On April 4, General Khalifa Haftar and his Libyan National Army (LNA) marched on Tripoli in an attempt to overthrow the internationally-recognized Government of National Accord. General Haftar appeared to plan on a swift power-grab that gave him control of key ministries and institutions such as the Central Bank and National Oil Company. Control of key ministries would effectively render the internationally-recognized government obsolete and cement his control over Libya. However, what was expected to be a swift offense has devolved into prolonged, violent fighting on the southern edge of the city which continues today.
Below is a map of major cities and oil installations in Libya from the US Energy Information Administration (Source).
After the overthrow of Muammar Gaddafi, Libya effectively separated into two ruling governments. The House of Representatives based in Tobruk in eastern Libya and (as of 2015) the internationally-recognized Government of National Accord based in the historic capital, Tripoli. Since then, the United Nations has been working to find a political solution for a united, democratic Libya while avoiding the kind of instability and regional strife that could give ISIS a further foothold.
On December 17, 2015 Skhirat agreements were signed in Morocco between the representatives of the national general congress and those of the chamber of the representatives. The National Union Government then appointed Fayez al-Sarraj as Prime Minister, but the House of Representatives based in Tobruk did not accept the agreement and refused to recognize the prime minister under the pressure of General Haftar.
Who is General Haftar?
General Haftar was a participant in Muammar Gaddafi’s 1969 coup to overthrow King Idris al-Sanusi. After the coup, Haftar was a commanding officer in Gaddafi’s own forces before attempting his own unsuccessful coup against Gaddafi and being forced to flee to the United States. Haftar returned to Libya in 2011, shortly before Muammar Gaddafi was overthrown.
Since returning to Libya, General Haftar has bolstered his legitimacy with several military victories. First, his forces defeated the Islamist militias in Benghazi in 2013. Three years later, in September 2016, he seized the Ras Lanuf and Al-Sidra oil terminals and surrounding territories, commonly called the Libyan Petroleum Crescent. This area had previously been held by the "Guard of Petroleum Installations" (GPI), led by Ibrahim Jadhran, who had defied the various Libyan governments by blocking oil exports for two years. Despite his loyalty to the eastern government, Haftar allowed the western National Oil Company to handle exports and sales of oil from the region to avoid international blockades.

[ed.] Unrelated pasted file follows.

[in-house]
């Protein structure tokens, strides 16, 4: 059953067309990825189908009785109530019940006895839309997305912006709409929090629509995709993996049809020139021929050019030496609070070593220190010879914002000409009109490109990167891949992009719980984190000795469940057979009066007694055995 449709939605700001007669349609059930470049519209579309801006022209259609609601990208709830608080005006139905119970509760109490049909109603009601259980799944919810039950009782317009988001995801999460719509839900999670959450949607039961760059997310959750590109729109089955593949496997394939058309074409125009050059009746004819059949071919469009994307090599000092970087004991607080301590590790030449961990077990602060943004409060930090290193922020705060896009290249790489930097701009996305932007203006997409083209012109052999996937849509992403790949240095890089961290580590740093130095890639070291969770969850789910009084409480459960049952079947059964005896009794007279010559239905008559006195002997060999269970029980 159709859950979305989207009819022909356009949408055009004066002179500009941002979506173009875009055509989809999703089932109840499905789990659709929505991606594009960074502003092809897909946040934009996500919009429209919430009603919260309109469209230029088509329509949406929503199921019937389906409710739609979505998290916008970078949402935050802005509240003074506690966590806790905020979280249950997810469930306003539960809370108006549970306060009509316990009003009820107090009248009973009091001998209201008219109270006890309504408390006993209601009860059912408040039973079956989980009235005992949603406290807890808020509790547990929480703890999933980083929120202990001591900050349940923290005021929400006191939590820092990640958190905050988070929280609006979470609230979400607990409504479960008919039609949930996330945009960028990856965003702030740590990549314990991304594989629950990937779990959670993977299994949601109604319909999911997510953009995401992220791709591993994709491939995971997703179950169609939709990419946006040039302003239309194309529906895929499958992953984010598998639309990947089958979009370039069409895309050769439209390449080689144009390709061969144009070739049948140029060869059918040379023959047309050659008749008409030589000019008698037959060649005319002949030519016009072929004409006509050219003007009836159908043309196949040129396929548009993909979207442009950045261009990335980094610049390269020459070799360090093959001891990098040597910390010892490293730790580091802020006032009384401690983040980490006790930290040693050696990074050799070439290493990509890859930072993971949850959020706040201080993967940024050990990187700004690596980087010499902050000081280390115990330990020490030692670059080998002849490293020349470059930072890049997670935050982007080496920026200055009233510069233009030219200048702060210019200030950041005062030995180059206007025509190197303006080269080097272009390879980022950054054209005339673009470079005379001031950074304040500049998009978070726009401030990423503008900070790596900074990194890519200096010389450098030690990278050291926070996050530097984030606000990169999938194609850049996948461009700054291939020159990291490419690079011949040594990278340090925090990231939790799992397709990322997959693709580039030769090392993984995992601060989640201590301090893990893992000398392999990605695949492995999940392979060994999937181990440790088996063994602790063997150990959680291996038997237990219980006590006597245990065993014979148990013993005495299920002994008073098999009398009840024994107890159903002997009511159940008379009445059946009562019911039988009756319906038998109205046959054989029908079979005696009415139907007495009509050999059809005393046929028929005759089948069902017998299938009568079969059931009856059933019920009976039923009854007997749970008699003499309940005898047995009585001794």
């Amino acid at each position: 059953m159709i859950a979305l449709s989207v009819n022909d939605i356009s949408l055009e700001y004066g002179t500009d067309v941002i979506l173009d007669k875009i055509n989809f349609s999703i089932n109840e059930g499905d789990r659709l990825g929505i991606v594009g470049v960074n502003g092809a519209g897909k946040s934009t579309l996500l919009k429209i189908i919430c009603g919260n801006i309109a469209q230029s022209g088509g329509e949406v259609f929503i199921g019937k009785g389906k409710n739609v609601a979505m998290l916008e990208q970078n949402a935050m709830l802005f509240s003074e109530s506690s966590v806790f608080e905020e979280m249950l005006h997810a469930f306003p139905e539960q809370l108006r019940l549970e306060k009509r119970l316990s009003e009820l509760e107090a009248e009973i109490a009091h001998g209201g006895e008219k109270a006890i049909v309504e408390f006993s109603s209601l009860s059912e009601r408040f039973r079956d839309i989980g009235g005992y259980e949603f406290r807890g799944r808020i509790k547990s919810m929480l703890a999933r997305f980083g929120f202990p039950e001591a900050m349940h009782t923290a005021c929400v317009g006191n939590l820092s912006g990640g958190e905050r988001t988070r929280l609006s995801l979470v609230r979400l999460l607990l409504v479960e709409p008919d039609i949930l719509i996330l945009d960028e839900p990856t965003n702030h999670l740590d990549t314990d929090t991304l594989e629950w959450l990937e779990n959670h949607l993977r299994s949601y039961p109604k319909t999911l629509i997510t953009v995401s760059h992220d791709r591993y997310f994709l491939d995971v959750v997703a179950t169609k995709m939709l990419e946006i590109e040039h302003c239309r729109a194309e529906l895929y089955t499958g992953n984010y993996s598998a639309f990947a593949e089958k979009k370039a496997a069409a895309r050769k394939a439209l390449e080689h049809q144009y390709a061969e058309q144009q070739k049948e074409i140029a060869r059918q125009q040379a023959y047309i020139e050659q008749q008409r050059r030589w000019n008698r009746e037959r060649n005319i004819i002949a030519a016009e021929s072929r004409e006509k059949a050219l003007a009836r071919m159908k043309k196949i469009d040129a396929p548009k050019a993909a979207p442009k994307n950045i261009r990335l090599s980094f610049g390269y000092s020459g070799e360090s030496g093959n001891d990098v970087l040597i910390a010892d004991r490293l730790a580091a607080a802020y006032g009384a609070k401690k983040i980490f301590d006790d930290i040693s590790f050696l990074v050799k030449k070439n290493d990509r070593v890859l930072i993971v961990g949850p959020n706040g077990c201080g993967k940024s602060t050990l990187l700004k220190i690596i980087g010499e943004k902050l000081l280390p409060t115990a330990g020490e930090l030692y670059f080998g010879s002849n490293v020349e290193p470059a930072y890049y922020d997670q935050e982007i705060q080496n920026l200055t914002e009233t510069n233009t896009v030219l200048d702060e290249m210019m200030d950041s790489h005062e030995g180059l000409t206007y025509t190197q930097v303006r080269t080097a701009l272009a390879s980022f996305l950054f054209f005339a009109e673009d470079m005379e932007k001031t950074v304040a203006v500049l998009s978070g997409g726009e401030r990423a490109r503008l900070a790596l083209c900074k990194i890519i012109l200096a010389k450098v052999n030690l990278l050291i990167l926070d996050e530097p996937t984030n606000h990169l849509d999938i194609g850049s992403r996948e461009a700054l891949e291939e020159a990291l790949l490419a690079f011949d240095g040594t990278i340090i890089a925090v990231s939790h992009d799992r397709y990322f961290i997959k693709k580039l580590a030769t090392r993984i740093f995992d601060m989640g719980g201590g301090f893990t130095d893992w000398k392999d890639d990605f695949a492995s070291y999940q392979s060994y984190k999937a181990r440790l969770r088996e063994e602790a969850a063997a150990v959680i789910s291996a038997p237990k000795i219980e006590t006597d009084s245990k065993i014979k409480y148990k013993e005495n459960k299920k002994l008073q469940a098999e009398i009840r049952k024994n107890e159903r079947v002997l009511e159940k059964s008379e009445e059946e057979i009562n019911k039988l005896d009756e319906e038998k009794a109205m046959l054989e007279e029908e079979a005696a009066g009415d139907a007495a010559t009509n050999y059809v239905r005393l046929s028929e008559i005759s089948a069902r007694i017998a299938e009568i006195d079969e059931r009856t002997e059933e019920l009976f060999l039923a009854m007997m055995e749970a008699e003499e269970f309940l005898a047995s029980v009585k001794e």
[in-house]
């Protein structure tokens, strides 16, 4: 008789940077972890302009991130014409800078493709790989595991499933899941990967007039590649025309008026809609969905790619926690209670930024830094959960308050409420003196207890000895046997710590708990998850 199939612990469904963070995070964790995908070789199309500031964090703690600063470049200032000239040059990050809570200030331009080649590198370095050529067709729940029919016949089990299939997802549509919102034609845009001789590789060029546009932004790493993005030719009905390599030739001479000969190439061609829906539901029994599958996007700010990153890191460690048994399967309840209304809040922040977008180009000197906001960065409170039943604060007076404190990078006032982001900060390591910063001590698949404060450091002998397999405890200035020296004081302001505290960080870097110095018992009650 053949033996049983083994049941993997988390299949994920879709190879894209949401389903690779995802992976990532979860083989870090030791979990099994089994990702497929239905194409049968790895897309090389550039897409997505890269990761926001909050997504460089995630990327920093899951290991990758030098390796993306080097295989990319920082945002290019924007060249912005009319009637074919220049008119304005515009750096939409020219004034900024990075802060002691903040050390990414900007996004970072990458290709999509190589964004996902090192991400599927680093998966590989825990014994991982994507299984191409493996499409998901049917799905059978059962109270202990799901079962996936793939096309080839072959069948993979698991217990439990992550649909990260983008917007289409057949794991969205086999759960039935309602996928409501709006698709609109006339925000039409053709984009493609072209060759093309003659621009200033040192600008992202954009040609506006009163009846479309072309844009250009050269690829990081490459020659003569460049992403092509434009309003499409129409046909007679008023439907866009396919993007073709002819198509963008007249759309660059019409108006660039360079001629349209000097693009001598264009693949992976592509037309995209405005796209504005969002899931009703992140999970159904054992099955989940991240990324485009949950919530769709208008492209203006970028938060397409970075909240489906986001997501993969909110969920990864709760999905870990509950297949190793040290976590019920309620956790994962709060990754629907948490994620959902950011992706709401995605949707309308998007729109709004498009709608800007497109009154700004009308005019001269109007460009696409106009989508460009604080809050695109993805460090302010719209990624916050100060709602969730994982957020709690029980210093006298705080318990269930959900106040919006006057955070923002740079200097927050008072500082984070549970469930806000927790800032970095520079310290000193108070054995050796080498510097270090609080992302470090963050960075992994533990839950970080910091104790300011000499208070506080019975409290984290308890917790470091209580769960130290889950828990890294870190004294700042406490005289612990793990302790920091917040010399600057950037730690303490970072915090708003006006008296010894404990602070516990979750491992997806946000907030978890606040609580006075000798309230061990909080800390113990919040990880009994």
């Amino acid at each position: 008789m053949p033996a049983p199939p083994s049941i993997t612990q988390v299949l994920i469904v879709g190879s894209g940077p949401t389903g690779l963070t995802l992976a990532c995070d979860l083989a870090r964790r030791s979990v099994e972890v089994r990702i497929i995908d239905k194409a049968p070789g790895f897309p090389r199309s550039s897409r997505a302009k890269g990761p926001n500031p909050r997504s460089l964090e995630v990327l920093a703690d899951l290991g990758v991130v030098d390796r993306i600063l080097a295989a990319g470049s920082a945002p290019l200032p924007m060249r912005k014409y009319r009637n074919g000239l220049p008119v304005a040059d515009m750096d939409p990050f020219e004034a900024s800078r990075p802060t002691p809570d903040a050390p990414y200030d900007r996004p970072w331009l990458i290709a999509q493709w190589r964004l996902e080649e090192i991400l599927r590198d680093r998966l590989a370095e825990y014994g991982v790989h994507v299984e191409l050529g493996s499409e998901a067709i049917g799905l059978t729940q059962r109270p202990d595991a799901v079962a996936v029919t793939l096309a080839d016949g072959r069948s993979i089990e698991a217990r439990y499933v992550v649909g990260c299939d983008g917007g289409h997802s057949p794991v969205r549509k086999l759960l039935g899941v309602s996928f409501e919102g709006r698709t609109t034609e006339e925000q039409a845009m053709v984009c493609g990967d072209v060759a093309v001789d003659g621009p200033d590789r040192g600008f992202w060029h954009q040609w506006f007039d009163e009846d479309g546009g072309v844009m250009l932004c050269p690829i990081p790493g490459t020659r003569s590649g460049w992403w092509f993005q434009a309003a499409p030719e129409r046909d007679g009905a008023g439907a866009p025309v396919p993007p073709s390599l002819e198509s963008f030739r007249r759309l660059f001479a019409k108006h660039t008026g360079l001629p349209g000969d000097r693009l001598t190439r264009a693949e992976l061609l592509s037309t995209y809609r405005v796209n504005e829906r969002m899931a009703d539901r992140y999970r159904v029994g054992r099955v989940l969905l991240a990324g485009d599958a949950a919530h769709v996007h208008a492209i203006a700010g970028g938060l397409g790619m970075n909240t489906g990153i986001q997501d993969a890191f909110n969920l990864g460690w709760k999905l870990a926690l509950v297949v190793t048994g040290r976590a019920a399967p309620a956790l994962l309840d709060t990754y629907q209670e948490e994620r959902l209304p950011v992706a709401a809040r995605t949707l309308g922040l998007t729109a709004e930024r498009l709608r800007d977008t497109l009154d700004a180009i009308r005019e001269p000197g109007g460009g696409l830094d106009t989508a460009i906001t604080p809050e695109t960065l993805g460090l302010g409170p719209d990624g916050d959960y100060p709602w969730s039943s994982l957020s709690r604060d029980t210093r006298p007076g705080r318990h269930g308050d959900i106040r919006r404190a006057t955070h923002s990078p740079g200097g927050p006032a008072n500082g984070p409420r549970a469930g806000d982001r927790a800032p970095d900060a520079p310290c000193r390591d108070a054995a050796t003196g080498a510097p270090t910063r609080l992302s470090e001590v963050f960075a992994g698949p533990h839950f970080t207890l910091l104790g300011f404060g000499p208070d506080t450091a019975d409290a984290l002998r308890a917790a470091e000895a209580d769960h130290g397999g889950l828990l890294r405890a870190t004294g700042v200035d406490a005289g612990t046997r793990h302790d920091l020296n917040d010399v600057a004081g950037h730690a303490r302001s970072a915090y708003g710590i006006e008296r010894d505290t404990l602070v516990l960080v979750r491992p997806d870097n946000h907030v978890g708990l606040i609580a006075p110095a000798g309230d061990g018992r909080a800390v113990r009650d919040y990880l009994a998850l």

The Government of National Accord of Fayaz al-Sarraj, recognized by the international community, controls only the three cities of Tripoli, Misrata and Sirte. While Haftar has political legitimacy only through the Chamber of Representatives, he is also strongly supported by Egypt and UAE. Many in Libya and beyond are wary of General Haftar, and fear the concentration of power in the hands of a soldier who is regularly accused of wanting to revert to an authoritarian regime.
Consequences for Libya’s Oil
The National Oil Company claimed on Monday that fighting has taken place on the largest oil field in Libya, but did not specify the identities of the attackers. The NOC "strongly condemns the fighting in the night" from Sunday to Monday "and the attack against Station 186 of the oil field of el-Sharara using RPG rockets".
The el-Sharara field is managed by Akakus, a joint venture company between the NOC, Repsol, Total, OMV and Statoil. The field is a frequent target of attacks or blockades that shut-in production. It is located in the Ubari region (about 900 km south of Tripoli) and produces 315 mb/d, out of a total Libyan production of approximately 1.1 mmb/d, according to the Libyan national company.
NOC has repeatedly expressed concern over the conflict in the country. "The recent outbreak of hostilities is a serious threat to our operations, our production and the national economy," said NOC CEO Mustafa Sanalla. "The company is very concerned about the threat to national energy infrastructure and attempts to use the NOC facilities and equipment for military purposes," he said in a statement.
Sirte Oil, an affiliate of NOC, located in eastern Libya expressed support for the Tripoli offensive on its website a few days after the LNA sent a warship in the port of Ras Lanuf, 600 km from the front lines. The battle of Tripoli is likely to take longer than expected, and oil exports are more likely to be threatened by political pressure than by military clashes. Haftar could try to force Tripoli to reach an agreement by blocking oil exports, which would end government funding, or could even consider trying to sell oil from the east again. Haftar has previously tried to sell oil from territory that his forces control, but was thwarted by international intervention. For example, in 2014, the US Navy intercepted a tanker smuggling oil from eastern Libya, at the request of the Tripoli-based government.
Without international intervention, it seems the fighting in Tripoli could drag on interminably. While Haftar’s troops nominally control the oil fields, only the western government can export the oil, leading to a catch-22 for both sides. It is quite likely that General Haftar will attempt to block oil flows, but by blocking the sale and thus distribution of oil revenues, he is in fact hurting his own eastern forces as well. Oil flows from Libya are likely to decline this month in light of the violence, adding upside support to international prices already dealing with several geopolitically driven outages.
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